Touching on virtual reality for a second, a 3080 is definitely more than enough to handle any current VR game on maxed settings. But that extra pixel pushing power of a 3090 can make a tangible difference to VR enthusiasts as it'll allow you to crank up SS (Super Sampling) higher than a 3080 could, which improves visual fidelity and increases immersion. Plus, it'll leave nothing to chance for Valve Index owners wanting to take full advantage of that headset's super demanding 144Hz mode without sacrificing much (if anything) in terms of visual settings. As for power requirements for this beast of a GPU, a good quality 850 watt power supply is plenty, but for maximum headroom and full flexibility for future upgrades, for a 3090 build I would get a 1000 watt PSU, and ideally get a Platinum-rated model for the best in efficiency. Because you can.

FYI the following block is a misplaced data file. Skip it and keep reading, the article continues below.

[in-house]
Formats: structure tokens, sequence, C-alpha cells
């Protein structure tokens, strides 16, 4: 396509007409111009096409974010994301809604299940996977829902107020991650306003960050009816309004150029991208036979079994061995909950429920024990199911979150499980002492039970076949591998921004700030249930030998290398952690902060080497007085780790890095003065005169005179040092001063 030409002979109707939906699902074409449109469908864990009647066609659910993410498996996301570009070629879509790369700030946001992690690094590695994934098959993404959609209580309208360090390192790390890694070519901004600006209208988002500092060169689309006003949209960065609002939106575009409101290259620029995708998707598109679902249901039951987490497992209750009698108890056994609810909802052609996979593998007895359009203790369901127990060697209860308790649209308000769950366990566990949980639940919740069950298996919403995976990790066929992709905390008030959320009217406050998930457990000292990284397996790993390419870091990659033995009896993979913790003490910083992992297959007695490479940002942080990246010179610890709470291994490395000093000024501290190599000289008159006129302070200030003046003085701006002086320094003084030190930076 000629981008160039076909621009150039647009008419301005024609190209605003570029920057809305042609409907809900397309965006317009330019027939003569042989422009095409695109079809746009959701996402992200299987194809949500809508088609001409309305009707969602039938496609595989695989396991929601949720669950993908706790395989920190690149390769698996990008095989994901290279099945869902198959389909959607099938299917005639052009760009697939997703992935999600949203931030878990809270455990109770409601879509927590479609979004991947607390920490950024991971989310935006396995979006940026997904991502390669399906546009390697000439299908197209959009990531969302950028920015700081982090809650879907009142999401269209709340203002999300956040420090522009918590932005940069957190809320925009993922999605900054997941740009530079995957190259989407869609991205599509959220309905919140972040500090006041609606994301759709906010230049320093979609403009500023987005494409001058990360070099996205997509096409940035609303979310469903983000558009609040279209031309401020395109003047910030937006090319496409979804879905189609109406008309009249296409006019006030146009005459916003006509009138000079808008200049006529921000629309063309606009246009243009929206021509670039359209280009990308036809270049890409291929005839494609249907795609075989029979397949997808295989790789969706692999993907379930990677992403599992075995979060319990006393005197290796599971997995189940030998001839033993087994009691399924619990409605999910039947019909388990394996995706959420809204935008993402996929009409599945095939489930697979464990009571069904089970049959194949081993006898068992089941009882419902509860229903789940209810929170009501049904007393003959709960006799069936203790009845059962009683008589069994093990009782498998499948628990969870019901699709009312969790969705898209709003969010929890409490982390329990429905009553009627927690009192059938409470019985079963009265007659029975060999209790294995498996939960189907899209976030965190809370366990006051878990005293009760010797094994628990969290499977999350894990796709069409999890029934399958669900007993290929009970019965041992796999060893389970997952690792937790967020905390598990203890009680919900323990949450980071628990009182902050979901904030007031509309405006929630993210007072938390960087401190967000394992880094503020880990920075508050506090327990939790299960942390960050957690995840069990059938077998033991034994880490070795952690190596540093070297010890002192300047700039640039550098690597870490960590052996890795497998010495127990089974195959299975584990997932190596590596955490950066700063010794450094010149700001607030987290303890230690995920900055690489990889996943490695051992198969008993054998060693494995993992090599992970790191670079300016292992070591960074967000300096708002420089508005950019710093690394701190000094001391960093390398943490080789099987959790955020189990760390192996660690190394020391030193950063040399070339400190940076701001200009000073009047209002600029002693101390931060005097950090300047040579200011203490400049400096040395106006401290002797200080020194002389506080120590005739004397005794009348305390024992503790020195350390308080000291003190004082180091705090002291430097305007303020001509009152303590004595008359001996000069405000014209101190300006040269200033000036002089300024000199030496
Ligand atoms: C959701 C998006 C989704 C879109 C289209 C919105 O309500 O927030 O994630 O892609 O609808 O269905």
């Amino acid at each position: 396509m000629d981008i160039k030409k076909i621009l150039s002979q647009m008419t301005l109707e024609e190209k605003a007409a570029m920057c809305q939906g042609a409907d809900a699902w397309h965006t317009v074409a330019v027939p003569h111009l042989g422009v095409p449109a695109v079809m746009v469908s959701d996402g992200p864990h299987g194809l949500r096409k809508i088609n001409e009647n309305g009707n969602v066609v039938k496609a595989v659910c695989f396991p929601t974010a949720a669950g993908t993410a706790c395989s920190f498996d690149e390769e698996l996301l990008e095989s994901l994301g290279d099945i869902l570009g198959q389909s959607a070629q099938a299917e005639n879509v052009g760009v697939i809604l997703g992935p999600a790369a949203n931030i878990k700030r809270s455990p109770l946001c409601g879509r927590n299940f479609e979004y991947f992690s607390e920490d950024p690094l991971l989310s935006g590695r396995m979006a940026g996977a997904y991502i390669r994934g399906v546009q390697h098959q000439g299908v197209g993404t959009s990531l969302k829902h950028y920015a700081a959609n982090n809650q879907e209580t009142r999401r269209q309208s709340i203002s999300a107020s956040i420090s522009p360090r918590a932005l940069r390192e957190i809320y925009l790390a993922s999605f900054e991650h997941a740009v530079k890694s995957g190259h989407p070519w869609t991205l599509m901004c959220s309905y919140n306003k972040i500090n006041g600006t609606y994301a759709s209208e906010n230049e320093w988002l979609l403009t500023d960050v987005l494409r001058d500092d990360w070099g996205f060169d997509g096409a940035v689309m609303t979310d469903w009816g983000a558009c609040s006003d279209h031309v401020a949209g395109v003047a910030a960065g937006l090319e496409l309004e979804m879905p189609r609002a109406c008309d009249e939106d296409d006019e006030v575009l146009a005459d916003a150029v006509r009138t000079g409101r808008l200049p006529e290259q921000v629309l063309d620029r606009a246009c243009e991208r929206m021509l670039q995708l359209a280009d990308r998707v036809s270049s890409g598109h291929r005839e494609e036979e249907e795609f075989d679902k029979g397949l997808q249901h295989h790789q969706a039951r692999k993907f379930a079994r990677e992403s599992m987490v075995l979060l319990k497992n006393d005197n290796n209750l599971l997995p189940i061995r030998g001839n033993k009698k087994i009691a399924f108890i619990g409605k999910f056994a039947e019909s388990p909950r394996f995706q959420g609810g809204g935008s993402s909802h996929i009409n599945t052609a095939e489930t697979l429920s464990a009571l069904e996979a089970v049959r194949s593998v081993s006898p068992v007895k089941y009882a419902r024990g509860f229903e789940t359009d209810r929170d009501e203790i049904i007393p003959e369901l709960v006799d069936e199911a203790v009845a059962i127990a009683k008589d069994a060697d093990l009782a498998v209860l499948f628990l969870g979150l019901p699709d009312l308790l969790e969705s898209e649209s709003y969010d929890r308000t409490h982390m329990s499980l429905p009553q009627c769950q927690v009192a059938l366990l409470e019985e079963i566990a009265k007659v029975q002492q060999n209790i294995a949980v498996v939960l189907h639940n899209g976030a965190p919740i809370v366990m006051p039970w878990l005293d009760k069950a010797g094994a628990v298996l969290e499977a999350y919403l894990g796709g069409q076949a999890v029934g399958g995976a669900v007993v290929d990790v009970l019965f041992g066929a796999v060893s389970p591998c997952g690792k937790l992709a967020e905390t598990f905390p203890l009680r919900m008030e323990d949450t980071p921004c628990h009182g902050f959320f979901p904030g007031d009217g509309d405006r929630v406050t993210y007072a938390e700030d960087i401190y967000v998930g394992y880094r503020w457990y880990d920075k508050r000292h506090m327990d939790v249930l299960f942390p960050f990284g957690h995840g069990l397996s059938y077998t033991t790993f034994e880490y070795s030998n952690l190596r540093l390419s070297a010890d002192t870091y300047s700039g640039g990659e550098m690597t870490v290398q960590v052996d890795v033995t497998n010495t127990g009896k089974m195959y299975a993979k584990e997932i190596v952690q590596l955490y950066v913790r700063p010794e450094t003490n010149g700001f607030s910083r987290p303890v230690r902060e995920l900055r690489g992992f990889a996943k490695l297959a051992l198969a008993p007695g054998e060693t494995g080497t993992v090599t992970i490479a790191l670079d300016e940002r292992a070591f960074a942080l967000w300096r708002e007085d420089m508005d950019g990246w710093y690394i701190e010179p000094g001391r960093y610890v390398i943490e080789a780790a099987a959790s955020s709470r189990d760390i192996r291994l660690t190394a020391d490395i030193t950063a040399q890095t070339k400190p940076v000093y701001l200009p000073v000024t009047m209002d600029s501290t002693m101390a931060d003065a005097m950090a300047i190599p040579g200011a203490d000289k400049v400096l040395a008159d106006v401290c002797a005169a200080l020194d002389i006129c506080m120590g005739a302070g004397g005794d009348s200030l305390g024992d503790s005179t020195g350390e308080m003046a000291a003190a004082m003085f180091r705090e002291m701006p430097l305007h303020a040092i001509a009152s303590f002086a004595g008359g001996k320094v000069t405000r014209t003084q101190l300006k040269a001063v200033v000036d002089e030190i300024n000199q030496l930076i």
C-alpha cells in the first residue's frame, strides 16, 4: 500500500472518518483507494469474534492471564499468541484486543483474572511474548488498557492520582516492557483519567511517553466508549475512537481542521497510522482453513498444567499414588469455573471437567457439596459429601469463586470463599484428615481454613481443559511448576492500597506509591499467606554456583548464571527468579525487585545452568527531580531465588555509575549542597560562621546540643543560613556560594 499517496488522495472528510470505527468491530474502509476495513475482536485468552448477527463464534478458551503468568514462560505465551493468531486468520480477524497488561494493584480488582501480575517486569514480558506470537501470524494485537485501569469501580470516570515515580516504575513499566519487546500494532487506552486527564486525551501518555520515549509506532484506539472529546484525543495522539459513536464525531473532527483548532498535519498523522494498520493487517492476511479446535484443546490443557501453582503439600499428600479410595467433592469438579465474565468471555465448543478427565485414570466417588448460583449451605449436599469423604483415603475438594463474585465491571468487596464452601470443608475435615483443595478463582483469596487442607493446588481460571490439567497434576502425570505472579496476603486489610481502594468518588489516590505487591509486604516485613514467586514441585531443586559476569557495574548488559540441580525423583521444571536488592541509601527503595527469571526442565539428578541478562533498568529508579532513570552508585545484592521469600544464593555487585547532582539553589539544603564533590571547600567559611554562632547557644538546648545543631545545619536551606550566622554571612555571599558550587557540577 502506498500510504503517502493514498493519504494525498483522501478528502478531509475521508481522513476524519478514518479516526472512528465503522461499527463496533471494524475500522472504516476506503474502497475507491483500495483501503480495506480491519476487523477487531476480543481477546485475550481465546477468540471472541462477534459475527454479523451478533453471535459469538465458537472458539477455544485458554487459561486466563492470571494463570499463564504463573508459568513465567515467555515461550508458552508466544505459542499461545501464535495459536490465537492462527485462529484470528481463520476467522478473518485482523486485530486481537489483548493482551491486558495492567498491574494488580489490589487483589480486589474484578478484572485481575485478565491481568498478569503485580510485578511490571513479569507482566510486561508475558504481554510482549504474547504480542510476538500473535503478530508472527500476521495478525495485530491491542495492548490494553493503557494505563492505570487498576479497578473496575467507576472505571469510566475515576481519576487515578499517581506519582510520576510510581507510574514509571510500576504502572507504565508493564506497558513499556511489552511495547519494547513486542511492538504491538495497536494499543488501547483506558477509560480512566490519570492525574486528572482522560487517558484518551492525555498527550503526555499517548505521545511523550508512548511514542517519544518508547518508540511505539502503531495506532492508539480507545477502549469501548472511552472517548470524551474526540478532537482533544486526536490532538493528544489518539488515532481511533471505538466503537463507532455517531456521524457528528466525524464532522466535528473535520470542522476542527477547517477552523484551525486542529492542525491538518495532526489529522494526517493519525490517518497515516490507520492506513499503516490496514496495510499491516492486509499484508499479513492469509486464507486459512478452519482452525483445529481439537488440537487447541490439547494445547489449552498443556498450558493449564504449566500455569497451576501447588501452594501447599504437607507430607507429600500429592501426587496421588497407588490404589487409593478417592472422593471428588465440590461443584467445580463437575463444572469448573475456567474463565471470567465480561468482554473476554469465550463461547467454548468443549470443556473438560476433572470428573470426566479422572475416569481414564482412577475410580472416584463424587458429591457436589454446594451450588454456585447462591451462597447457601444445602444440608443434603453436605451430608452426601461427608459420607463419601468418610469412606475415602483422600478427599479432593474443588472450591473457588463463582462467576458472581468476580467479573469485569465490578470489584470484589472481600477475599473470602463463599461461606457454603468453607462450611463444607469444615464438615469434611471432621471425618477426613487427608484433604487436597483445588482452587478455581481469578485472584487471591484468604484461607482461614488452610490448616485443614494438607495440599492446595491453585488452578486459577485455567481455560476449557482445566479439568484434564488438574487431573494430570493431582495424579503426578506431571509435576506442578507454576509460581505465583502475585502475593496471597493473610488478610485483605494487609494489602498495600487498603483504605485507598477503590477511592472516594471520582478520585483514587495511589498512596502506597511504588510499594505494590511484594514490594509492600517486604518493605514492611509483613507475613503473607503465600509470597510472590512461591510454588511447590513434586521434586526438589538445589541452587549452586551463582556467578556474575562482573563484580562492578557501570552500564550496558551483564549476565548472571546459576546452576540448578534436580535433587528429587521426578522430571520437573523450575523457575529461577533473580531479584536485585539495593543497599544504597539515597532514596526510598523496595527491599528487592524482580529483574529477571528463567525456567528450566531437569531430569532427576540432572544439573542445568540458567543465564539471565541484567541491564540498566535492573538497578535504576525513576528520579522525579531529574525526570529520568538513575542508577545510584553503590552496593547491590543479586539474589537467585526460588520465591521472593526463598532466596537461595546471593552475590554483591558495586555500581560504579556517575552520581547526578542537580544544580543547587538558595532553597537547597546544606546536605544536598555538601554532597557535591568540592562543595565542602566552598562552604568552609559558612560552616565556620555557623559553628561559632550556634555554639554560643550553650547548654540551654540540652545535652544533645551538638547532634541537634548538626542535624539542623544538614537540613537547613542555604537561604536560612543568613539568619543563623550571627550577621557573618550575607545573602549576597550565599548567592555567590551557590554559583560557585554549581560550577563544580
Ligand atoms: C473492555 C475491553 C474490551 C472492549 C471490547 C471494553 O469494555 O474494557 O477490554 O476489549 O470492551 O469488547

For the CPU, the single best gaming CPU on the market right now is the freshly released i9 12900KF which has taken the crown from AMD. The previous gen 11900K was a letdown, but as already mentioned, with this latest 12th gen launch Intel has smashed it out of the park and the 12900KF is now the chip to beat (or the 12900K if you want integrated graphics, remember the "F" at the end of an Intel CPU model number means it does not have integrated graphics). The 12900K or 12900KF will give the highest frame rates of all processors on the market, but it gets real hot so you need some serious cooling to keep it, well, cool. There's nothing more effective than the menacing, notorious Noctua NH-D15 (see the NH-D15 install guide if you need) and it's long-been the best air cooler on the market, so that's what I suggest unless you want to go with a liquid cooler instead (I'll get to that). Just remember you'll need to use a separate mounting bracket to install it onto a Z690 motherboard as mentioned in the main table earlier in the guide.